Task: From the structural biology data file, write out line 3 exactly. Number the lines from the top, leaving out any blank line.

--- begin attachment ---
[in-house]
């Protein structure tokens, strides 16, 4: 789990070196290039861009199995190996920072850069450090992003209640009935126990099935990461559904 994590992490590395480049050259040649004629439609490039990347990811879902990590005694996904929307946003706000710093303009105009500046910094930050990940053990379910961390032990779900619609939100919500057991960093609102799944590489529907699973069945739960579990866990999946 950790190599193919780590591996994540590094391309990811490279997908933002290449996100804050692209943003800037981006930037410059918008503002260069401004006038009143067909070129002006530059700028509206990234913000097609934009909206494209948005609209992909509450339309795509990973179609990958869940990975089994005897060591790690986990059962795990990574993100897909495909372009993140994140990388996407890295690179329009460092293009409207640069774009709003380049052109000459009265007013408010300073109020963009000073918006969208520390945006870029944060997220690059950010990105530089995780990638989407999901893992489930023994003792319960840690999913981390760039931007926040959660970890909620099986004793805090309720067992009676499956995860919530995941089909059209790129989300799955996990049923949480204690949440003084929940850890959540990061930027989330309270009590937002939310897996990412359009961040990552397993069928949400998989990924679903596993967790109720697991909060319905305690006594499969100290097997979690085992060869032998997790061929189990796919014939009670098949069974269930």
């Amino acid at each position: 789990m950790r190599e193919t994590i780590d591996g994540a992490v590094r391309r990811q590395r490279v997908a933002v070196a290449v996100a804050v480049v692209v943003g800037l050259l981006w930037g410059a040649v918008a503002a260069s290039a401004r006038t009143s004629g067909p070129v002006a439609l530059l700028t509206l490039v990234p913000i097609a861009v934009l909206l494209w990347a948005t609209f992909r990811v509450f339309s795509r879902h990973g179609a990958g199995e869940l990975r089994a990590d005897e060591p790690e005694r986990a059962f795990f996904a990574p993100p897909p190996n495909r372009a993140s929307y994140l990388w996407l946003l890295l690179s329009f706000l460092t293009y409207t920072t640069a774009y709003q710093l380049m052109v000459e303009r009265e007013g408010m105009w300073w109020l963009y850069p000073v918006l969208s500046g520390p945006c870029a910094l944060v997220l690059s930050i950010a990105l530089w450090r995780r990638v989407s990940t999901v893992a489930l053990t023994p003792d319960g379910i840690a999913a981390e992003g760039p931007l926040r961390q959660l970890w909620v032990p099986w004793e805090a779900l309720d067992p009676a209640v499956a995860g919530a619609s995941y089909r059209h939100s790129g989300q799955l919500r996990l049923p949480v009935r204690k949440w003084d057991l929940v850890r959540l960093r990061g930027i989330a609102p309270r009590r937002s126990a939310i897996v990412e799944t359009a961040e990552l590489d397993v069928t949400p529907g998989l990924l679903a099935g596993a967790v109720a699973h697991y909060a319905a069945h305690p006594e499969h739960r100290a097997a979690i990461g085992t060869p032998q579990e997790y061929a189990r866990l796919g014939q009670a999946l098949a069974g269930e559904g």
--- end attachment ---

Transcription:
């Amino acid at each position: 789990m950790r190599e193919t994590i780590d591996g994540a992490v590094r391309r990811q590395r490279v997908a933002v070196a290449v996100a804050v480049v692209v943003g800037l050259l981006w930037g410059a040649v918008a503002a260069s290039a401004r006038t009143s004629g067909p070129v002006a439609l530059l700028t509206l490039v990234p913000i097609a861009v934009l909206l494209w990347a948005t609209f992909r990811v509450f339309s795509r879902h990973g179609a990958g199995e869940l990975r089994a990590d005897e060591p790690e005694r986990a059962f795990f996904a990574p993100p897909p190996n495909r372009a993140s929307y994140l990388w996407l946003l890295l690179s329009f706000l460092t293009y409207t920072t640069a774009y709003q710093l380049m052109v000459e303009r009265e007013g408010m105009w300073w109020l963009y850069p000073v918006l969208s500046g520390p945006c870029a910094l944060v997220l690059s930050i950010a990105l530089w450090r995780r990638v989407s990940t999901v893992a489930l053990t023994p003792d319960g379910i840690a999913a981390e992003g760039p931007l926040r961390q959660l970890w909620v032990p099986w004793e805090a779900l309720d067992p009676a209640v499956a995860g919530a619609s995941y089909r059209h939100s790129g989300q799955l919500r996990l049923p949480v009935r204690k949440w003084d057991l929940v850890r959540l960093r990061g930027i989330a609102p309270r009590r937002s126990a939310i897996v990412e799944t359009a961040e990552l590489d397993v069928t949400p529907g998989l990924l679903a099935g596993a967790v109720a699973h697991y909060a319905a069945h305690p006594e499969h739960r100290a097997a979690i990461g085992t060869p032998q579990e997790y061929a189990r866990l796919g014939q009670a999946l098949a069974g269930e559904g």